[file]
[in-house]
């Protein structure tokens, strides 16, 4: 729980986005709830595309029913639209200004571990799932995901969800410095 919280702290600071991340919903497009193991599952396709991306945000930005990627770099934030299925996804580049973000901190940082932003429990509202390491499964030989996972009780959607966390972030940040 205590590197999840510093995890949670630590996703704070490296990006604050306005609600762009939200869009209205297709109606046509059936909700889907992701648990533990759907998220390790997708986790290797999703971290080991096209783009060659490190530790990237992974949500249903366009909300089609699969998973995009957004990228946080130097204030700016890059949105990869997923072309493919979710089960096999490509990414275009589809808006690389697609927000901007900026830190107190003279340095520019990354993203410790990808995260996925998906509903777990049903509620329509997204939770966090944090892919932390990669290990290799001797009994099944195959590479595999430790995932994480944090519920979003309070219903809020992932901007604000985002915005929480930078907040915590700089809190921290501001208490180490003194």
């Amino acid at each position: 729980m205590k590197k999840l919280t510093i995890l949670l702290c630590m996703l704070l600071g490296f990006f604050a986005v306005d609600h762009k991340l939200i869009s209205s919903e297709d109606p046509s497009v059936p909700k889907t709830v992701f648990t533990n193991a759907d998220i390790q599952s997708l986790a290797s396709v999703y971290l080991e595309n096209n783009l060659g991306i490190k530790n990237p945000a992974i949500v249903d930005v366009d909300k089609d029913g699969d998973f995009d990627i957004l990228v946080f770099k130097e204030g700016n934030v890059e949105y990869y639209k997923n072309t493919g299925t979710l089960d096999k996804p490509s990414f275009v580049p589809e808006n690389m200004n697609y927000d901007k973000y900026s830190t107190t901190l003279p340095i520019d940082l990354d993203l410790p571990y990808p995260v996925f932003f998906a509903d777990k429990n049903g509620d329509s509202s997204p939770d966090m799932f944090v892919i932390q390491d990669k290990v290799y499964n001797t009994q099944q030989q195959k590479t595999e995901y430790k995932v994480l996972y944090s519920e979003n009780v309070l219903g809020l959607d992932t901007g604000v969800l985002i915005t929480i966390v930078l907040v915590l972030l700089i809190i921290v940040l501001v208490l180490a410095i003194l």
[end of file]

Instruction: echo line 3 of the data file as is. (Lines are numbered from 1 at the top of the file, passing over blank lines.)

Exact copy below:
């Amino acid at each position: 729980m205590k590197k999840l919280t510093i995890l949670l702290c630590m996703l704070l600071g490296f990006f604050a986005v306005d609600h762009k991340l939200i869009s209205s919903e297709d109606p046509s497009v059936p909700k889907t709830v992701f648990t533990n193991a759907d998220i390790q599952s997708l986790a290797s396709v999703y971290l080991e595309n096209n783009l060659g991306i490190k530790n990237p945000a992974i949500v249903d930005v366009d909300k089609d029913g699969d998973f995009d990627i957004l990228v946080f770099k130097e204030g700016n934030v890059e949105y990869y639209k997923n072309t493919g299925t979710l089960d096999k996804p490509s990414f275009v580049p589809e808006n690389m200004n697609y927000d901007k973000y900026s830190t107190t901190l003279p340095i520019d940082l990354d993203l410790p571990y990808p995260v996925f932003f998906a509903d777990k429990n049903g509620d329509s509202s997204p939770d966090m799932f944090v892919i932390q390491d990669k290990v290799y499964n001797t009994q099944q030989q195959k590479t595999e995901y430790k995932v994480l996972y944090s519920e979003n009780v309070l219903g809020l959607d992932t901007g604000v969800l985002i915005t929480i966390v930078l907040v915590l972030l700089i809190i921290v940040l501001v208490l180490a410095i003194l």